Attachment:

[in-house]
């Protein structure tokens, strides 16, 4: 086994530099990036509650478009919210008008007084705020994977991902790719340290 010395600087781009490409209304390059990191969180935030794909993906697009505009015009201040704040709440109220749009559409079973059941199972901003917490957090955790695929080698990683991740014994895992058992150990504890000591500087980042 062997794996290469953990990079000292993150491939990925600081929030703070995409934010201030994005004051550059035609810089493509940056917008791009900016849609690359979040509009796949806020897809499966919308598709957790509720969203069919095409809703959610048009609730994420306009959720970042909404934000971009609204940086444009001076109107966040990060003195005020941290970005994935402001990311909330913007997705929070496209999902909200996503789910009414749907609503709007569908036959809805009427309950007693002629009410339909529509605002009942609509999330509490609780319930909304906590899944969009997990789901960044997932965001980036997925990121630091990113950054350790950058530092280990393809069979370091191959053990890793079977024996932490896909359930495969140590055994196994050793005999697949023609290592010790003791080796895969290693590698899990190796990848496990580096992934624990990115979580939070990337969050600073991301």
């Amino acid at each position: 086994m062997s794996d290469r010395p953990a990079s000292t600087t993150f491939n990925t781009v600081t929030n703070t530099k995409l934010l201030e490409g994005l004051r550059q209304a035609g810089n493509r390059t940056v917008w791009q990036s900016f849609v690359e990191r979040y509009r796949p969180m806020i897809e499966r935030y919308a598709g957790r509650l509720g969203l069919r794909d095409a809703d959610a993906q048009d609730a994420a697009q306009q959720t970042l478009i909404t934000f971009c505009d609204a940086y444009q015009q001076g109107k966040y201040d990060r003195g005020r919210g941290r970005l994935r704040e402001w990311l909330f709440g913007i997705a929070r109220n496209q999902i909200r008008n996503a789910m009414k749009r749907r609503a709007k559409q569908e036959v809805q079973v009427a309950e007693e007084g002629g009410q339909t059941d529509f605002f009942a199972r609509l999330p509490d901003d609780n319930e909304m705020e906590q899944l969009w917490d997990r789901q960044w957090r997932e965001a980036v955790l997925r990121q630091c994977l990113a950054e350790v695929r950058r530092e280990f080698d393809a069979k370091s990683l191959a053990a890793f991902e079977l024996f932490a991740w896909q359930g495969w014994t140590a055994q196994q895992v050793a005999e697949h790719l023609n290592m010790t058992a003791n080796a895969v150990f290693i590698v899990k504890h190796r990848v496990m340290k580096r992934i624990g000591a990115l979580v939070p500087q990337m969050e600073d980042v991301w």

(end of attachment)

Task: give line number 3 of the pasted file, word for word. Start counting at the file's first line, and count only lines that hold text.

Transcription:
């Amino acid at each position: 086994m062997s794996d290469r010395p953990a990079s000292t600087t993150f491939n990925t781009v600081t929030n703070t530099k995409l934010l201030e490409g994005l004051r550059q209304a035609g810089n493509r390059t940056v917008w791009q990036s900016f849609v690359e990191r979040y509009r796949p969180m806020i897809e499966r935030y919308a598709g957790r509650l509720g969203l069919r794909d095409a809703d959610a993906q048009d609730a994420a697009q306009q959720t970042l478009i909404t934000f971009c505009d609204a940086y444009q015009q001076g109107k966040y201040d990060r003195g005020r919210g941290r970005l994935r704040e402001w990311l909330f709440g913007i997705a929070r109220n496209q999902i909200r008008n996503a789910m009414k749009r749907r609503a709007k559409q569908e036959v809805q079973v009427a309950e007693e007084g002629g009410q339909t059941d529509f605002f009942a199972r609509l999330p509490d901003d609780n319930e909304m705020e906590q899944l969009w917490d997990r789901q960044w957090r997932e965001a980036v955790l997925r990121q630091c994977l990113a950054e350790v695929r950058r530092e280990f080698d393809a069979k370091s990683l191959a053990a890793f991902e079977l024996f932490a991740w896909q359930g495969w014994t140590a055994q196994q895992v050793a005999e697949h790719l023609n290592m010790t058992a003791n080796a895969v150990f290693i590698v899990k504890h190796r990848v496990m340290k580096r992934i624990g000591a990115l979580v939070p500087q990337m969050e600073d980042v991301w």